Heated Oxygen Sensor (HO2S) Heater Control Circuit Bank 1 Sensor 2Learn More Fixes
Mass or Volume Air Flow Circuit Low Voltage InputLearn More Fixes
Manifold Absolute Pressure/Barometric Pressure Circuit Range/Performance ProblemLearn More Fixes
Intake Air Temperature Circuit High InputLearn More Fixes
O2 Sensor Circuit Low Voltage (Bank 1 Sensor 1)Learn More Fixes
O2 Sensor Circuit No Activity Detected (Bank 1 Sensor 1)Learn More Fixes
O2 Sensor Heater Circuit Malfunction (Bank 1 Sensor 1)Learn More Fixes
O2 Sensor Circuit Low Voltage (Bank 1 Sensor 2)Learn More Fixes
O2 Sensor Circuit High Voltage (Bank 1 Sensor 2)Learn More Fixes
O2 Sensor Heater Circuit Malfunction (Bank 1 Sensor 2)Learn More Fixes
System Too Rich (Bank 1)Learn More Fixes
System Too Rich (Bank 2)Learn More Fixes
Cylinder 1 Misfire DetectedLearn More Fixes
Cylinder 2 Misfire DetectedLearn More Fixes
Cylinder 3 Misfire DetectedLearn More Fixes
Cylinder 4 Misfire DetectedLearn More Fixes
Cylinder 5 Misfire DetectedLearn More Fixes
Cylinder 6 Misfire DetectedLearn More Fixes
Knock Sensor 1 Circuit (Bank 2 or Single Sensor)Learn More Fixes
Knock Sensor 2 Circuit Low Input (Bank 2)Learn More Fixes
Crankshaft Position Sensor A Circuit MalfunctionLearn More Fixes
Camshaft Position Sensor Circuit Range/PerformanceLearn More Fixes
Exhaust Gas Recirculation Flow Insufficient DetectedLearn More Fixes
Catalyst System Efficiency Below Threshold (Bank 1)Learn More Fixes
Catalyst System Efficiency Below Threshold (Bank 2)Learn More Fixes
Evaporative Emission Control System Incorrect Purge flowLearn More Fixes
Evaporative Emission Control System Leak DetectedLearn More Fixes
Evaporative Emission Control System Vent Control Circuit MalfunctionLearn More Fixes
- Manufacturer: Mercedes Benz
About the G-Class
The G-Class, also called the G-Wagen, is one of the oldest and most iconic models in the Mercedes-Benz lineup. It was first released all the way back in 1979 as the W460.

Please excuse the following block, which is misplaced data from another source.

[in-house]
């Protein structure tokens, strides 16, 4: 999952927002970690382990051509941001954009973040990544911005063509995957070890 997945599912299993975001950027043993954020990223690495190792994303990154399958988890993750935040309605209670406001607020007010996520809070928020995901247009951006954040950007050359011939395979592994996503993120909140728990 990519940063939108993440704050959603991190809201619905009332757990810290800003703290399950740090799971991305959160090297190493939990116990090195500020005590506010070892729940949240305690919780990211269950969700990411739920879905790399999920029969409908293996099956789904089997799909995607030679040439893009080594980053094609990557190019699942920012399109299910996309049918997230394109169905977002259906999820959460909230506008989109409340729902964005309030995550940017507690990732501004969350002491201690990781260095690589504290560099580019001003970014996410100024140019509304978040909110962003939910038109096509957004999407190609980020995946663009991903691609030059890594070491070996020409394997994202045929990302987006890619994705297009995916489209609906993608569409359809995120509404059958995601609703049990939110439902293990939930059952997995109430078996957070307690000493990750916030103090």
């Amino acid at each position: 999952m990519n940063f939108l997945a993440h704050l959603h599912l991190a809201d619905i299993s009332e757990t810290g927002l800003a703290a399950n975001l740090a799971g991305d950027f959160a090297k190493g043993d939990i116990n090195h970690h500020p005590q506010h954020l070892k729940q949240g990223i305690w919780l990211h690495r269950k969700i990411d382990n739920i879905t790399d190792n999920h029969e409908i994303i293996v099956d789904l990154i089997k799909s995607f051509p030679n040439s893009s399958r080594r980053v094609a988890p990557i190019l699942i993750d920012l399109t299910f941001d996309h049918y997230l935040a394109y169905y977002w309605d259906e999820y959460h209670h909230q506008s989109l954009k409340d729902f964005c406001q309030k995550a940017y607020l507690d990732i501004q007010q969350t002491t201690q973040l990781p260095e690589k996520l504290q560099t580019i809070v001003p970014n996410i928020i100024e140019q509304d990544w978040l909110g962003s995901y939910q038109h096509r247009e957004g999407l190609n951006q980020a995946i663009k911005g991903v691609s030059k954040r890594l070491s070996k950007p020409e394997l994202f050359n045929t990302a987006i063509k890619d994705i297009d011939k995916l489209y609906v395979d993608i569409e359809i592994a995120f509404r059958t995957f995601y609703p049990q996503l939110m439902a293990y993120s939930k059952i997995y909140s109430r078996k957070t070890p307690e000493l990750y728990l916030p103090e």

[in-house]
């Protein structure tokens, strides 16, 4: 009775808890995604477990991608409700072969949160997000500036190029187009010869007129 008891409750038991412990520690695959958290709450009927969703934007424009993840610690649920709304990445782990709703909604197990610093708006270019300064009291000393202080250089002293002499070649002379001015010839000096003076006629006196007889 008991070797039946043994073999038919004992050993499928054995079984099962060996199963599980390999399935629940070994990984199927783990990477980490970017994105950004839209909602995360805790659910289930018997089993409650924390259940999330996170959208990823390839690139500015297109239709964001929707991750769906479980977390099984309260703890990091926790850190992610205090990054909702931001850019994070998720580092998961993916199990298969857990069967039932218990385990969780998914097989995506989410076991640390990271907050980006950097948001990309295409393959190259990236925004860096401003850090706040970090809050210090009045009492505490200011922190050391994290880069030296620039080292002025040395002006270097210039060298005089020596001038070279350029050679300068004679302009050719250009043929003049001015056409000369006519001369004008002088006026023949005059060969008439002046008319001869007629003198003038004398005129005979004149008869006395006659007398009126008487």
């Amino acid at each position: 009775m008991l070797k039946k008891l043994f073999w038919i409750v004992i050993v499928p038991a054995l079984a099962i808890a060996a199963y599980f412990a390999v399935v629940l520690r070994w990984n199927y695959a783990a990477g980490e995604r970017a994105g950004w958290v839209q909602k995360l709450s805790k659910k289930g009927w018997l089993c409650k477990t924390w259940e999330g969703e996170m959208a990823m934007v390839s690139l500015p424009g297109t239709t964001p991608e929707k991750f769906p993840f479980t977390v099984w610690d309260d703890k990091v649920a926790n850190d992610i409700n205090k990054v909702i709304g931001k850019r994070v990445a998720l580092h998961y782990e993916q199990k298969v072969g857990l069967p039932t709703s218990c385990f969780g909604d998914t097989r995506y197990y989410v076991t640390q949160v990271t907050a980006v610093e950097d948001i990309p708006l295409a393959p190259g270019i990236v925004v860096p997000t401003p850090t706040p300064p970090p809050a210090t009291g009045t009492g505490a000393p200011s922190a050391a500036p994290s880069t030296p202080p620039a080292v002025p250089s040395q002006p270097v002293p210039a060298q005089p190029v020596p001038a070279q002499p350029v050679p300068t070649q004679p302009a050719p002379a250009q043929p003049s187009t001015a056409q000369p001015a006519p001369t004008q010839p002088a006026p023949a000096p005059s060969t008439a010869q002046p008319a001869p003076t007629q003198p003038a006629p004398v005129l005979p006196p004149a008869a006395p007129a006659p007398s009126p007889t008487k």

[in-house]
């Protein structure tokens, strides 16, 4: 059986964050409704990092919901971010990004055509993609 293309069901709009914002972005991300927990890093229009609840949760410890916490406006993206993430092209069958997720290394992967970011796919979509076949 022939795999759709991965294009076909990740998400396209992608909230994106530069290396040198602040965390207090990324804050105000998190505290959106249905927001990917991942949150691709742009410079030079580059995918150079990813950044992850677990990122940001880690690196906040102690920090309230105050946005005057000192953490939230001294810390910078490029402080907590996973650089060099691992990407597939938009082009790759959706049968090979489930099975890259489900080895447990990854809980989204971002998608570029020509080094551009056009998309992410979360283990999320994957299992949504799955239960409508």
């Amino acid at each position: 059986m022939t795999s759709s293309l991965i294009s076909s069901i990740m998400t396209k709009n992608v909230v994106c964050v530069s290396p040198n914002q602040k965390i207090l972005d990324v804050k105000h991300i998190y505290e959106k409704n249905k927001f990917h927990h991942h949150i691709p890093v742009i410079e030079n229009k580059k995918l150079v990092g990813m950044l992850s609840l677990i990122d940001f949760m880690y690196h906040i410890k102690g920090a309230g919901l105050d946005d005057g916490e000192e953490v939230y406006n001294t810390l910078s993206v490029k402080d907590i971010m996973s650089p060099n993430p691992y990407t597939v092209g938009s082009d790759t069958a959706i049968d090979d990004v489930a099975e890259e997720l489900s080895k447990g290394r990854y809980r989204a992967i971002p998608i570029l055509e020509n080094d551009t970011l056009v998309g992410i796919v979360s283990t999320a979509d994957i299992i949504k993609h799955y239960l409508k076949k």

Since then, there have only been four generations, with the name G-Class first debuting in 1990.
The release of the Mercedes-Benz GL-Class was supposed to replace the model, but sales have continued to remain strong even today. In fact, there has been somewhat of a resurgence for the model in recent years due to its popularity amongst celebrities.
The model has faced competition from other high-performance luxury SUVs during its 40+ years on the market. These have included the Land Rover Defender, Lamborghini Urus, and BMW X7.
Being fitted with such powerful engines, particularly in AMG models, means there is always room for problems. One of the most common of these is fairly broad in scope. Fault code P0171 indicates that the engine is running too lean.
This can cause a huge host of issues when it comes to the G-Wagen’s performance. Unfortunately, it can be a massive undertaking just finding the cause of the issues, let alone repairing it. This is even more true with today’s offerings featuring highly complex engines.
Another fairly serious code is P2006, which is specific to Mercedes-Benz models. This code means that the intake manifold runner is stuck closed. Just like the previous code, this is a serious issue as it can cause performance problems and damage to the engine.
One of the most common causes for this is a faulty intake manifold runner. Other issues can include faults in the runner’s control circuit like damaged wiring.
To make things worse, both of these codes can be very serious. Owners should have them addressed as soon as the code appears to protect their costly SUV, as well as avoid even more expensive repair bills.